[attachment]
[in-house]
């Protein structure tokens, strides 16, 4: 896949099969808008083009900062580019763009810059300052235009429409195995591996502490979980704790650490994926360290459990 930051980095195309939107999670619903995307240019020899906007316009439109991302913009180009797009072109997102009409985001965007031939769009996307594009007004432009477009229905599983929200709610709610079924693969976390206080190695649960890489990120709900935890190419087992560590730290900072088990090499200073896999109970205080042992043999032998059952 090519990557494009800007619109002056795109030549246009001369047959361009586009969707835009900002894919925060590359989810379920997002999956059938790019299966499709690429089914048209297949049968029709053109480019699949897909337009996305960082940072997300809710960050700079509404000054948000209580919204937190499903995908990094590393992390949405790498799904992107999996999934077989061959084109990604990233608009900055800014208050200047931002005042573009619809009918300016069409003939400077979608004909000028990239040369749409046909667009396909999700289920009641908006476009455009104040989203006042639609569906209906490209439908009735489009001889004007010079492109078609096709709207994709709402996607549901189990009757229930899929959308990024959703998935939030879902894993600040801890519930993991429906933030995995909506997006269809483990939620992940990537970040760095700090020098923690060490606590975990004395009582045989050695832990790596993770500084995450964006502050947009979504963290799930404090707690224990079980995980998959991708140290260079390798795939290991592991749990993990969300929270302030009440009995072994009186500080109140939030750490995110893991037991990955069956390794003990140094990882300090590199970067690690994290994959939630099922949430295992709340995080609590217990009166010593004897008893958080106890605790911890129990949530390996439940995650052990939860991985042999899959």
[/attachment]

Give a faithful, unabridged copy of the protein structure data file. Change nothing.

[in-house]
């Protein structure tokens, strides 16, 4: 896949099969808008083009900062580019763009810059300052235009429409195995591996502490979980704790650490994926360290459990 930051980095195309939107999670619903995307240019020899906007316009439109991302913009180009797009072109997102009409985001965007031939769009996307594009007004432009477009229905599983929200709610709610079924693969976390206080190695649960890489990120709900935890190419087992560590730290900072088990090499200073896999109970205080042992043999032998059952 090519990557494009800007619109002056795109030549246009001369047959361009586009969707835009900002894919925060590359989810379920997002999956059938790019299966499709690429089914048209297949049968029709053109480019699949897909337009996305960082940072997300809710960050700079509404000054948000209580919204937190499903995908990094590393992390949405790498799904992107999996999934077989061959084109990604990233608009900055800014208050200047931002005042573009619809009918300016069409003939400077979608004909000028990239040369749409046909667009396909999700289920009641908006476009455009104040989203006042639609569906209906490209439908009735489009001889004007010079492109078609096709709207994709709402996607549901189990009757229930899929959308990024959703998935939030879902894993600040801890519930993991429906933030995995909506997006269809483990939620992940990537970040760095700090020098923690060490606590975990004395009582045989050695832990790596993770500084995450964006502050947009979504963290799930404090707690224990079980995980998959991708140290260079390798795939290991592991749990993990969300929270302030009440009995072994009186500080109140939030750490995110893991037991990955069956390794003990140094990882300090590199970067690690994290994959939630099922949430295992709340995080609590217990009166010593004897008893958080106890605790911890129990949530390996439940995650052990939860991985042999899959």